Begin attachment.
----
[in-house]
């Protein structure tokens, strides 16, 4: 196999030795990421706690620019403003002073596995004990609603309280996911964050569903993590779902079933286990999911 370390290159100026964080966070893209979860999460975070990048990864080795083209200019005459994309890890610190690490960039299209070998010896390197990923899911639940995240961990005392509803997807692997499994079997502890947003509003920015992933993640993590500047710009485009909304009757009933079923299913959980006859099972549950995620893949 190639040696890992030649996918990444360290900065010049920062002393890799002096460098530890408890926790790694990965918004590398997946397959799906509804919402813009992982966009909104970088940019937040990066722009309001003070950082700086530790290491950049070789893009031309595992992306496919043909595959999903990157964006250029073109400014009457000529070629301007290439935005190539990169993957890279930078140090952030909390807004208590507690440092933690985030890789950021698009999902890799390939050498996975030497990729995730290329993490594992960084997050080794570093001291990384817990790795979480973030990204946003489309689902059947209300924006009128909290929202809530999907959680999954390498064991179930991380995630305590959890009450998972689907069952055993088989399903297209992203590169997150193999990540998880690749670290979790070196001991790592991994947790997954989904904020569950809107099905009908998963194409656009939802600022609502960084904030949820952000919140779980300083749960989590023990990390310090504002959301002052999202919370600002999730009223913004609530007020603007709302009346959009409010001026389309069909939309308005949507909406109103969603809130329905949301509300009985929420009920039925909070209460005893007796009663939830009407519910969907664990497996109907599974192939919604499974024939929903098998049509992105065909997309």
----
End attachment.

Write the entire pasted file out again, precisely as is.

[in-house]
């Protein structure tokens, strides 16, 4: 196999030795990421706690620019403003002073596995004990609603309280996911964050569903993590779902079933286990999911 370390290159100026964080966070893209979860999460975070990048990864080795083209200019005459994309890890610190690490960039299209070998010896390197990923899911639940995240961990005392509803997807692997499994079997502890947003509003920015992933993640993590500047710009485009909304009757009933079923299913959980006859099972549950995620893949 190639040696890992030649996918990444360290900065010049920062002393890799002096460098530890408890926790790694990965918004590398997946397959799906509804919402813009992982966009909104970088940019937040990066722009309001003070950082700086530790290491950049070789893009031309595992992306496919043909595959999903990157964006250029073109400014009457000529070629301007290439935005190539990169993957890279930078140090952030909390807004208590507690440092933690985030890789950021698009999902890799390939050498996975030497990729995730290329993490594992960084997050080794570093001291990384817990790795979480973030990204946003489309689902059947209300924006009128909290929202809530999907959680999954390498064991179930991380995630305590959890009450998972689907069952055993088989399903297209992203590169997150193999990540998880690749670290979790070196001991790592991994947790997954989904904020569950809107099905009908998963194409656009939802600022609502960084904030949820952000919140779980300083749960989590023990990390310090504002959301002052999202919370600002999730009223913004609530007020603007709302009346959009409010001026389309069909939309308005949507909406109103969603809130329905949301509300009985929420009920039925909070209460005893007796009663939830009407519910969907664990497996109907599974192939919604499974024939929903098998049509992105065909997309």